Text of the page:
Monday Jul 4, 2022
Monday Jul 4, 2022

Tiger survey work completed in Chitwan National Park


Nepalnews
2022 Jan 23, 10:25, Chitwan

Under the National Tiger Survey 2078, the work of tiger survey in Chitwan National Park and surrounding areas has been completed. In Parsa National Park and forest area, where the census was started by constructing a single complex, the third week of January is coming to an end.

According to Dr. Baburam Lamichhane, head of the National Nature Conservation Fund, Sauraha, the survey has been being conducted in all the areas except Pratappur of Parsa, Parsa, Bara, and Rautahat Division Forest Office from the first week of January. He informed me that 300 pairs of cameras have been placed in those areas. The survey will be completed in the same area by February 3. As soon as those areas are completed, surveys will be carried out in Shuklaphanta and Laljhadi areas with the help of cameras and after surveying all the areas, data will be collected.

The survey was started from Chitwan on December 5 by making Chitwan and Parsa into three blocks. Camera trapping work has been completed in the first and second blocks and work has started in the third block. The tigers have been surveyed using the camera trapping method. Every four square kilometers of the area is surveyed by assembling a pair of cameras on a grid. According to Ganesh Prasad Tiwari, Assistant Conservation Officer and Information Officer of the park, camera trap, range finder, GPS and record firm have been used in the survey.

The photos collected by the camera are now being stored on laptops and computers. He informed that after the completion of the survey work in all three blocks, the team including experts will collect the photos taken from the camera in one place and get the final result through software. According to the survey, work has been started in Bardiya and Banke blocks from November 13, while work will be started in Shuklaphanta and Laljhadi blocks after the completion of the second block.

It is estimated to cost around Rs. 40 million, he said. Automatic cameras are installed at a height of about 45 to 60 cm above the ground for tiger surveying. When the tiger is walking through the area where the camera is connected, the automatic camera takes a photo of the tiger.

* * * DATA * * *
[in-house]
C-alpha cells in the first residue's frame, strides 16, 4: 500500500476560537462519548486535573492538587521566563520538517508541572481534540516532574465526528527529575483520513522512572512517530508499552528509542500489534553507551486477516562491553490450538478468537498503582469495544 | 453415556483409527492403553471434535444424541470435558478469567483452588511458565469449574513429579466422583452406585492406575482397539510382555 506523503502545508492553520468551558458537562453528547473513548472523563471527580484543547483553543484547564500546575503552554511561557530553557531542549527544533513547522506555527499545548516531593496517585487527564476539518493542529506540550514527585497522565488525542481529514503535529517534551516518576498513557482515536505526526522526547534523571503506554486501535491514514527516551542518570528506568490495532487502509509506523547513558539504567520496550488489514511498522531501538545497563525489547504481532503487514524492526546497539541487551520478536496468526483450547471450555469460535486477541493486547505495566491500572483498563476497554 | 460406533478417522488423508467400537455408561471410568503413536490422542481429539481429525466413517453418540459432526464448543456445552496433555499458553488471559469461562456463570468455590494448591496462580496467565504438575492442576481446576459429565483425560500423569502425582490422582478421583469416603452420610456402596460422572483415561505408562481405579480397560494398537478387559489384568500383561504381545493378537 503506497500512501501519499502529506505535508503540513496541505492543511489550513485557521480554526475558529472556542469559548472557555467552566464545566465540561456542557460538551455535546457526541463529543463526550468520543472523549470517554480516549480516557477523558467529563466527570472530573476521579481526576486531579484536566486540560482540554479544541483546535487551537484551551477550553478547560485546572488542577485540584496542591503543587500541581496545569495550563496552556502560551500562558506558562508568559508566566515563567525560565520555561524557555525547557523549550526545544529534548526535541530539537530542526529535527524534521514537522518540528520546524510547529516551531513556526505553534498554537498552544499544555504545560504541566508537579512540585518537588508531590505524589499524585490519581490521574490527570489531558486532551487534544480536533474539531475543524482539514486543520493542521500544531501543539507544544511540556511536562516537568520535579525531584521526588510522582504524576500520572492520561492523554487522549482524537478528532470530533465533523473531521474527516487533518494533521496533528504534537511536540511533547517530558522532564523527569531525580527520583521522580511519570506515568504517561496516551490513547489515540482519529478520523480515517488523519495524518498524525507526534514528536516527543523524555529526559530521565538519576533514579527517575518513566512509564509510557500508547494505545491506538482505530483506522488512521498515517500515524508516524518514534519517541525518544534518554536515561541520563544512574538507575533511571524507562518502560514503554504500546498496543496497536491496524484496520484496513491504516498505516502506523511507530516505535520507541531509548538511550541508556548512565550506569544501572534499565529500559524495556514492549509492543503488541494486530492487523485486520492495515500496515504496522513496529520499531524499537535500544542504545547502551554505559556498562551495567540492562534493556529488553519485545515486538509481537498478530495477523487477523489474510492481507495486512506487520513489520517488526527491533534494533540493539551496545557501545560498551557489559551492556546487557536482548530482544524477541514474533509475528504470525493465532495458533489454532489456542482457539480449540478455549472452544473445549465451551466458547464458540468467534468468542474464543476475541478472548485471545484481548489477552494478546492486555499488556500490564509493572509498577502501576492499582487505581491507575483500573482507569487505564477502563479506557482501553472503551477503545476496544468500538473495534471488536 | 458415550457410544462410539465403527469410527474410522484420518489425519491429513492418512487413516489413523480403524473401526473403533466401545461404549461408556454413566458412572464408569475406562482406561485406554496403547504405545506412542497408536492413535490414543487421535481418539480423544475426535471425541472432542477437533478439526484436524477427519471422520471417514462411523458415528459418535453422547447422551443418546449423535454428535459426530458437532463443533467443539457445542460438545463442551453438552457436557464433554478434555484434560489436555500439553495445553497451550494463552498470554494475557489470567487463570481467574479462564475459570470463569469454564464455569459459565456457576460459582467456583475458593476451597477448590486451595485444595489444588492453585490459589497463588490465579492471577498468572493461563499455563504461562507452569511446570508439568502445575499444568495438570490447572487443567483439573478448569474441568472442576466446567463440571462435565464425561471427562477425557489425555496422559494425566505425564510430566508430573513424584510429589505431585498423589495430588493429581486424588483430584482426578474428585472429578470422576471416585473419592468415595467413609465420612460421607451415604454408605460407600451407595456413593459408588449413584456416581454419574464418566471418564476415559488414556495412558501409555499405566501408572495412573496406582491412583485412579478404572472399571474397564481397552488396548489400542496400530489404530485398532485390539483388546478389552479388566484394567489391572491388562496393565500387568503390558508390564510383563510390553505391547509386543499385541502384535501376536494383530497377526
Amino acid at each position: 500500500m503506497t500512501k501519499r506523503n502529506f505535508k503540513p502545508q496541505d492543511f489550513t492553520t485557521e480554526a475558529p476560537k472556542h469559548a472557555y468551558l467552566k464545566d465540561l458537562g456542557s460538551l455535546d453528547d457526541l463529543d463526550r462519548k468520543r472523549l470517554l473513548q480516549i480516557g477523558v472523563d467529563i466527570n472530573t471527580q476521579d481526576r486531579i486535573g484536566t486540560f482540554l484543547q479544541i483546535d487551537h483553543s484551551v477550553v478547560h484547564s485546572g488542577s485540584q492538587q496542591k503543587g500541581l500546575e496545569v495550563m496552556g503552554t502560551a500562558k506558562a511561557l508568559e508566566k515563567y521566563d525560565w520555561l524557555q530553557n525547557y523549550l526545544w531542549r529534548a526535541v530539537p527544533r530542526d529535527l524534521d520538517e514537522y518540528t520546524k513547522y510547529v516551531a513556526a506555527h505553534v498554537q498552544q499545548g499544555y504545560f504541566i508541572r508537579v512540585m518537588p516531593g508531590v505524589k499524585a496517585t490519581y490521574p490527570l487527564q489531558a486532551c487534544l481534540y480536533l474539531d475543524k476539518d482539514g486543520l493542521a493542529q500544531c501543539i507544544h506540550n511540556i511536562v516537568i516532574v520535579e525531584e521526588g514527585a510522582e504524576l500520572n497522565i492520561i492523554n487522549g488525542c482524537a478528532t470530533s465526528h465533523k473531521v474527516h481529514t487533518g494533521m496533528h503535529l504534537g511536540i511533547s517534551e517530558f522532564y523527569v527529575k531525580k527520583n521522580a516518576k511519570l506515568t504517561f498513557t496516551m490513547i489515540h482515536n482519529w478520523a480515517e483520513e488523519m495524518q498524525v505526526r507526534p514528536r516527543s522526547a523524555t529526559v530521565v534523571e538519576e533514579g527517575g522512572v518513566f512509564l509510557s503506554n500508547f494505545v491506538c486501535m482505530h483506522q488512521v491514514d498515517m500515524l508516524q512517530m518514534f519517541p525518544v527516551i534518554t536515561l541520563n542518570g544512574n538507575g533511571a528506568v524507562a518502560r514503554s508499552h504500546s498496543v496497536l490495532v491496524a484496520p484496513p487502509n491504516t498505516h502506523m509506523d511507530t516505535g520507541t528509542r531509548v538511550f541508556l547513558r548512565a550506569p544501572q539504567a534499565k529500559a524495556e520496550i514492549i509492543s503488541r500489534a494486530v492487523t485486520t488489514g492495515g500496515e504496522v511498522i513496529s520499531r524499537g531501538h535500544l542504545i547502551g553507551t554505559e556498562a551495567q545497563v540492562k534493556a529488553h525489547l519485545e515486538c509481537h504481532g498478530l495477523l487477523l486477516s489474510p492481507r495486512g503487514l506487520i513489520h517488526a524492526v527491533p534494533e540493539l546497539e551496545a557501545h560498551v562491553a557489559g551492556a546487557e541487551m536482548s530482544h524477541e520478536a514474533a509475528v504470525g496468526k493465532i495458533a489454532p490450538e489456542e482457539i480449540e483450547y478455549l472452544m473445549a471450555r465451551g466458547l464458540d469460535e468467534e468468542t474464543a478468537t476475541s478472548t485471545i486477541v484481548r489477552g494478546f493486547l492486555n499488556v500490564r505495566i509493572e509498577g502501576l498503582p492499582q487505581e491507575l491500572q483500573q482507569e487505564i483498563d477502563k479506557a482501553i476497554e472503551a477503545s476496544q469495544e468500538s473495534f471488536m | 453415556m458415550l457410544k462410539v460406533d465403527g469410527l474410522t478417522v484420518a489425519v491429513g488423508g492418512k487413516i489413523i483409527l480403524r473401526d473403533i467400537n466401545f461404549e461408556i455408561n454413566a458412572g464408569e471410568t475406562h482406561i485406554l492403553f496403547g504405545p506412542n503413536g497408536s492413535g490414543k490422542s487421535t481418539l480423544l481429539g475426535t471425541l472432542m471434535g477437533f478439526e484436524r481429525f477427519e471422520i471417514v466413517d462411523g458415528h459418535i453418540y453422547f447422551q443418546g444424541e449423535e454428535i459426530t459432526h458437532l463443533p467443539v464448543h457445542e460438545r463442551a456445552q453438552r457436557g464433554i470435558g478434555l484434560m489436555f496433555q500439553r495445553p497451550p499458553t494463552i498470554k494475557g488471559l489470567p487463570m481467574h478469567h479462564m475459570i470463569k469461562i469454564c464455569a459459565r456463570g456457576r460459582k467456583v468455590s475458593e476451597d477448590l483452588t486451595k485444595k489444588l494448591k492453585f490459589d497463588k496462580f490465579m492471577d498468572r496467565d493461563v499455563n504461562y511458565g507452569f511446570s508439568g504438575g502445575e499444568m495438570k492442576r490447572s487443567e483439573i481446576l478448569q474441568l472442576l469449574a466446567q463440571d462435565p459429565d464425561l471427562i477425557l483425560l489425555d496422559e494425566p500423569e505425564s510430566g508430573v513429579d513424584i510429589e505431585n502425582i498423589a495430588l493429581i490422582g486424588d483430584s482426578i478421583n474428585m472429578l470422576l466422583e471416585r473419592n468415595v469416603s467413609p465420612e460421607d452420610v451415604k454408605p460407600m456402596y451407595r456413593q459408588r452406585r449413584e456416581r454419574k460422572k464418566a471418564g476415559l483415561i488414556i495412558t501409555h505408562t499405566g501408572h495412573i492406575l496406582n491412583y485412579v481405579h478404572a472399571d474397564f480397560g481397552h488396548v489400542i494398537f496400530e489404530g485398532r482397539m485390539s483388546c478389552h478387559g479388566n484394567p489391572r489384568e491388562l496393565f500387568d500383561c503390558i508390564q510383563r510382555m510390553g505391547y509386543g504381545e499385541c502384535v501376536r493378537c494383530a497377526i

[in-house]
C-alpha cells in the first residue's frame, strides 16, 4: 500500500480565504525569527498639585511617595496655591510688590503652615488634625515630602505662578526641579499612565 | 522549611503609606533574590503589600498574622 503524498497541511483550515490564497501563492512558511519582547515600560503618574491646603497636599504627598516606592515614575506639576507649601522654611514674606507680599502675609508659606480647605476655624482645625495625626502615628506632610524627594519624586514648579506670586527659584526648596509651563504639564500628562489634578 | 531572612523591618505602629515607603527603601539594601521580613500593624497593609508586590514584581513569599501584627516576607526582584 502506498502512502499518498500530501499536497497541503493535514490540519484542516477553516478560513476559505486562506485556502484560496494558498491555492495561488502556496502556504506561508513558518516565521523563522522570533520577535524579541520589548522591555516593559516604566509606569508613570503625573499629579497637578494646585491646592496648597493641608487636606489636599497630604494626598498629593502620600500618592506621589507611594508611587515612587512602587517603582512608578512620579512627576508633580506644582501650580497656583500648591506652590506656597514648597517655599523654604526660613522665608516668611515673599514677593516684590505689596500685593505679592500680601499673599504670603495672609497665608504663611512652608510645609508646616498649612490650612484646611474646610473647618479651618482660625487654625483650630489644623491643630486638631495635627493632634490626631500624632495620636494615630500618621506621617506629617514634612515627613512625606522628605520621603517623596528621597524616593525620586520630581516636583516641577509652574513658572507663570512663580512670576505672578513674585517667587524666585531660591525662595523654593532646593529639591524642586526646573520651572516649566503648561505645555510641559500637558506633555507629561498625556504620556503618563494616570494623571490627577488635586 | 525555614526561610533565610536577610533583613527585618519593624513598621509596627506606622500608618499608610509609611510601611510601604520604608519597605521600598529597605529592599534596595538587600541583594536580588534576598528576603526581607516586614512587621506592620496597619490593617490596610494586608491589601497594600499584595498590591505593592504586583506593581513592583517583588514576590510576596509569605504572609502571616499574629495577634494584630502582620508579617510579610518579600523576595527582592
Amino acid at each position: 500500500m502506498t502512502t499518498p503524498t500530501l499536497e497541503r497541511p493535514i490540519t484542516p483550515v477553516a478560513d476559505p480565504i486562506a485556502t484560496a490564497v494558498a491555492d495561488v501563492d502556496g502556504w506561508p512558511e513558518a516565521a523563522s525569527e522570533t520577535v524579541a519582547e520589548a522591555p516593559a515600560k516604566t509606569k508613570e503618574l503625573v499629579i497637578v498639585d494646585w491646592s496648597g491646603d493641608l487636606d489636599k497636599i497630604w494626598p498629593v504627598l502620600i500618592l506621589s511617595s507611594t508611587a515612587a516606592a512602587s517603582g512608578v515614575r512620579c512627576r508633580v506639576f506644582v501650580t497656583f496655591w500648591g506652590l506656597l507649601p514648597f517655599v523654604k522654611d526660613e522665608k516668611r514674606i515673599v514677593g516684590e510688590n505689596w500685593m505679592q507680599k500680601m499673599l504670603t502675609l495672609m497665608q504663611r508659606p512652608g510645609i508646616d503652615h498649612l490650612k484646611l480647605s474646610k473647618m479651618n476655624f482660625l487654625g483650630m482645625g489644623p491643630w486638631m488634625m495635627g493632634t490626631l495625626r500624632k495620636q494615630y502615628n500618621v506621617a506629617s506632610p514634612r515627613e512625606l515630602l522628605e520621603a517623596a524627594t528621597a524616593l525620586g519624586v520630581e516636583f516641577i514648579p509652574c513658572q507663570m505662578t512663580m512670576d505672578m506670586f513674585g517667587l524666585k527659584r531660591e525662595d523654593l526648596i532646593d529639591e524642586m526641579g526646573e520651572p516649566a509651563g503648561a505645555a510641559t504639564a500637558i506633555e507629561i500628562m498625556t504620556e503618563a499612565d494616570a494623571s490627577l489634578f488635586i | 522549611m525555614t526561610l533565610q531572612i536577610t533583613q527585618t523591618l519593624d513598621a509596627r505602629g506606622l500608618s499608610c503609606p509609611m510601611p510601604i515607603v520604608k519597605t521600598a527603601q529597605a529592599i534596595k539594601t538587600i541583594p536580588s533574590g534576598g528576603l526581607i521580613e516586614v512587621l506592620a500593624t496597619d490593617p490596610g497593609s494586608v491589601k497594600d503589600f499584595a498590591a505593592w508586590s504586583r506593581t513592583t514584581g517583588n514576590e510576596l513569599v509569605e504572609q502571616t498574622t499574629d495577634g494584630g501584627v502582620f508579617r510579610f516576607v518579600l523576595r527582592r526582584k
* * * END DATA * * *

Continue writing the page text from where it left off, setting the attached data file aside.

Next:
After the photo study, the statistics are planned to be made public on the occasion of World Tiger Day on July 29. A national survey of tigers was launched in 2009. Looking at the results so far, it was estimated that there were 93 to 97 adult tigers in Nepal in 1995-96. According to the 2009 survey, there were 121, in 2013 198 and in 2018 there were 235 adult tigers. According to the 2018 Tiger Census, 235 adult tigers were found in Nepal. At that time, 93 tigers were found in Chitwan, 87 in Bardiya, 18 in Parsa, 16 in Shukla and 21 in Banke. This number is expected to increase.

Minister for Forest and Environment Ram Sahay Prasad Yadav inaugurated the tiger survey by operating an automatic camera. Tigers are found in Chitwan, Bardiya, Parsa, Shuklaphanta and Banke National Parks and surrounding National Forest areas of Nepal. Counting has started in those areas.

Nepal had pledged to increase the number of tigers to 250 by 2022 at the 2010 Tiger Summit of 13 Heads of State in St. Petersburg, Russia. At that time, there were 121 tigers in Nepal. Nepal's commitment to more than double the number was made by the then Prime Minister Madhav Kumar Nepal. In Nepal, tigers are counted every four to five years. Experts estimate that the number of tigers will increase with this survey as the number of tigers is increasing in the parks and forest areas. Tourists and conservationists visiting the park have been saying that they have seen the tiger. 

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